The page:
Tuesday, March 08, 2005

Golf and Grandpa

Here's a personal memory of my wise golfing grandpa Williams.

Growing up, my grandfather seemed quiet. When I was 5 years old, my memories don't include anything spectacular of him-- just the usual grandpa stuff: Getting up early and reading the Tribune and some Mechanic's Local paper by his perculator, taking Sunday drives into the country (which was just about anything west of Berkely), and ignoring grandma. When I was 13, his neighborhood in Pine Lawn was quickly becoming a ghetto so my grandparents moved West near the St. Peters Golf course. I thought his new house was pretty neat, but we were no longer allowed to throw Lawn Jarts (a.k.a. death darts), and our old friend Joe C. was no longer close enough to bring silver dollars to my sister and I when he'd visit us at the old house. It's odd that I knew Old Joe for all my life, but I can't remember his last name... It was something polish with -ski on the end. Cozowski? Hmm, just "old Joe C."

At the new house, my grandpa took up golfing. Every day he'd be out from sun-up to sun-down. Up at dawn, cup O' perculated java, scan the Globe Democrat, and off to the course. Grandma made breakfast on weekends when my sister and I would stay. You know, the breakfasts grandmas always make: Fried eggs anyway she felt like making them, two loafs of toast, sausage patties, links, bacon and hash browns with a bowl of flavorless oatmeal on the side. Grandma always had that thick milk with cream that floated at the top and gave us mustaches. I could choke down milk, but we all knew to pass the oatmeal...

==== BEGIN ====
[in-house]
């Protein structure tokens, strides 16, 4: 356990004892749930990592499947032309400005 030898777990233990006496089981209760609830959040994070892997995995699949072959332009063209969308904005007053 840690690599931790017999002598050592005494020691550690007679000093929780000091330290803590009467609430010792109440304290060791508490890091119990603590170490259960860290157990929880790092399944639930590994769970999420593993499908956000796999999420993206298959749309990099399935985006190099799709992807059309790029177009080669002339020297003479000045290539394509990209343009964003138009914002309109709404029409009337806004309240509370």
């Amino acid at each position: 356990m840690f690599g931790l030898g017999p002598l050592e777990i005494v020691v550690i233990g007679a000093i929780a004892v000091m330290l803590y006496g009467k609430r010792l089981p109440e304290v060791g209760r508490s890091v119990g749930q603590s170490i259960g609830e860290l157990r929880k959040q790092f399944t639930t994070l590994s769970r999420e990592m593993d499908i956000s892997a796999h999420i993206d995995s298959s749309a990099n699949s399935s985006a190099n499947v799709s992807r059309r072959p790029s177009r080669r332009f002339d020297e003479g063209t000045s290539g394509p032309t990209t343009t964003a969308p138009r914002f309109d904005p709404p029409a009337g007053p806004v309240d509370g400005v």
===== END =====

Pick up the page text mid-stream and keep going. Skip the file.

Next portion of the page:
One weekend when I was 16, I decided to get up early with Grandpa and share some coffee. This must contribute to my current morning coffee crave... my way to keep in touch with my memories of grandpa Williams. After dumping 3-seconds-worth of real sugar from the glass sugar jar (like the ones you see in Waffle House), and half a cup of grandma's milk in my coffee, I generated the perfect mocha sugar latte. I asked grandpa why he played golf everyday since he retired and he smiled, pulled me to his garage, and quickly pieced together an interesting combo of sticks.

He introduced me to all the retired guys and told them it was time for me to learn why men play golf. He handed me a cigar, a handfull of tees, and told me to keep two balls in my pocket... "just in case." He lit his cigar, looked down the fairway, and teed up his first ball. He took time to notice the color of the leaves and the dew on the grass. He had kind of a smirk on his face when he pointed out the ducklings on the pond and he warned me about the "damn squirrel" by the dogleg ahead that steals golf balls before you get to it. He butted his driver up against the ball, adjusted his arms to a comfortable angle and then I noticed his right thumb gently rubbed the top of his grip as if the leather was velvet. He stared at the ball with an intensity I'd never seen before without looking up taught me how to play really good golf: "Michael... your grandmother and I have been married for over 25 years. Every single damn day, I've had to listen to her bitch about almost everything. She nags, and nags, and nags and I can't hardly stand it. I come out here every morning and put this little white ball on the tee. I find my grip, bring back the club... and I smash that ball as hard and as far as I can!" As the ball floated about 5 feet above the fairway and disappeared around the bend he looked at me and said, "It's a great feeling and it's kept your grandmother and I together."

I learned that golf is not about score, it's about keeping sanity and finding the ball-stealing squirrel. I guess one out of two isn't bad...


Blogger Dave Morris said...

"...taught me how to play really good golf..."

Hmmm. May I suggest that perhaps he TOLD you how to play really good golf?

I've seen you golf. You've seen me golf. Let's not bullshit each other. Hahahaha!

Great story Mike. Made me remember my grandpa too. He TOLD me how to make really good wood furniture.

9:24 AM  

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